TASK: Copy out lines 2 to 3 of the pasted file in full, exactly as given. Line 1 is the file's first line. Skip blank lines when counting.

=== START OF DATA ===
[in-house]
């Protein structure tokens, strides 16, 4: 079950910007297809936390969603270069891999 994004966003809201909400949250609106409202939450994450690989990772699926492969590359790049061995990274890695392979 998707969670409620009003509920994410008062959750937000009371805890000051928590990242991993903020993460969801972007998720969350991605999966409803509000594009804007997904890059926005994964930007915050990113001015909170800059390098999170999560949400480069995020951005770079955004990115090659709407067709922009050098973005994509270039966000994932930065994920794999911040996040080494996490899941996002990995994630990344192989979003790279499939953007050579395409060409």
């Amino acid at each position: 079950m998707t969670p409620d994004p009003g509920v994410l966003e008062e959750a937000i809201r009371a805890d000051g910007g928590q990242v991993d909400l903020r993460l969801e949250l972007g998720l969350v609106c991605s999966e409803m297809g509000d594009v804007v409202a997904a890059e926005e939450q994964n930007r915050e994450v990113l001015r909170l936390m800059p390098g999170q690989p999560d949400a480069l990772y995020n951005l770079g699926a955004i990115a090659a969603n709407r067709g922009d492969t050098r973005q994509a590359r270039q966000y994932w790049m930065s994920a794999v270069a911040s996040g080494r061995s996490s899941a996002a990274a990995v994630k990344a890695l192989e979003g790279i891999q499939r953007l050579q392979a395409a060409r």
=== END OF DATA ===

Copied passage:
């Protein structure tokens, strides 16, 4: 079950910007297809936390969603270069891999 994004966003809201909400949250609106409202939450994450690989990772699926492969590359790049061995990274890695392979 998707969670409620009003509920994410008062959750937000009371805890000051928590990242991993903020993460969801972007998720969350991605999966409803509000594009804007997904890059926005994964930007915050990113001015909170800059390098999170999560949400480069995020951005770079955004990115090659709407067709922009050098973005994509270039966000994932930065994920794999911040996040080494996490899941996002990995994630990344192989979003790279499939953007050579395409060409």
């Amino acid at each position: 079950m998707t969670p409620d994004p009003g509920v994410l966003e008062e959750a937000i809201r009371a805890d000051g910007g928590q990242v991993d909400l903020r993460l969801e949250l972007g998720l969350v609106c991605s999966e409803m297809g509000d594009v804007v409202a997904a890059e926005e939450q994964n930007r915050e994450v990113l001015r909170l936390m800059p390098g999170q690989p999560d949400a480069l990772y995020n951005l770079g699926a955004i990115a090659a969603n709407r067709g922009d492969t050098r973005q994509a590359r270039q966000y994932w790049m930065s994920a794999v270069a911040s996040g080494r061995s996490s899941a996002a990274a990995v994630k990344a890695l192989e979003g790279i891999q499939r953007l050579q392979a395409a060409r």